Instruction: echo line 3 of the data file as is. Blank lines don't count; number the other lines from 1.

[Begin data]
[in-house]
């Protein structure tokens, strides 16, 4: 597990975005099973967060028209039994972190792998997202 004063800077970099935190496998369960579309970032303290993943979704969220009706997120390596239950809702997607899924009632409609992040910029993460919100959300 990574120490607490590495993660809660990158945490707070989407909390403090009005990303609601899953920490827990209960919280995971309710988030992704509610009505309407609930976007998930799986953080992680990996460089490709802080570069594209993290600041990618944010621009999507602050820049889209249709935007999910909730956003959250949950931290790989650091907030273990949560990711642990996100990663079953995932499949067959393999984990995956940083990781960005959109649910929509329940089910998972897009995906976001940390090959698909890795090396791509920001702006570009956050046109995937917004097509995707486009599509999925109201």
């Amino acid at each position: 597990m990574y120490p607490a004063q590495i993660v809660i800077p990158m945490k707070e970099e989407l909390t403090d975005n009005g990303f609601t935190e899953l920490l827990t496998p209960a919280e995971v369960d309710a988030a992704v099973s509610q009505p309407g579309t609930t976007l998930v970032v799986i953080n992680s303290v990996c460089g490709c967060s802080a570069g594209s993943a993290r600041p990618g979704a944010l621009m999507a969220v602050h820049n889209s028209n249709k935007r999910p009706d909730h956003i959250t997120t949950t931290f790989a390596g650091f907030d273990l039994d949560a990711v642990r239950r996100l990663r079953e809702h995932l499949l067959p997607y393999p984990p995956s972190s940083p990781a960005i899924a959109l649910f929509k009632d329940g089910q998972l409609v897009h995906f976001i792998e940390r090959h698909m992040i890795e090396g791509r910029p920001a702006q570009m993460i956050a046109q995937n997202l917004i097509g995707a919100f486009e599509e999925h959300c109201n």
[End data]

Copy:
């Amino acid at each position: 597990m990574y120490p607490a004063q590495i993660v809660i800077p990158m945490k707070e970099e989407l909390t403090d975005n009005g990303f609601t935190e899953l920490l827990t496998p209960a919280e995971v369960d309710a988030a992704v099973s509610q009505p309407g579309t609930t976007l998930v970032v799986i953080n992680s303290v990996c460089g490709c967060s802080a570069g594209s993943a993290r600041p990618g979704a944010l621009m999507a969220v602050h820049n889209s028209n249709k935007r999910p009706d909730h956003i959250t997120t949950t931290f790989a390596g650091f907030d273990l039994d949560a990711v642990r239950r996100l990663r079953e809702h995932l499949l067959p997607y393999p984990p995956s972190s940083p990781a960005i899924a959109l649910f929509k009632d329940g089910q998972l409609v897009h995906f976001i792998e940390r090959h698909m992040i890795e090396g791509r910029p920001a702006q570009m993460i956050a046109q995937n997202l917004i097509g995707a919100f486009e599509e999925h959300c109201n």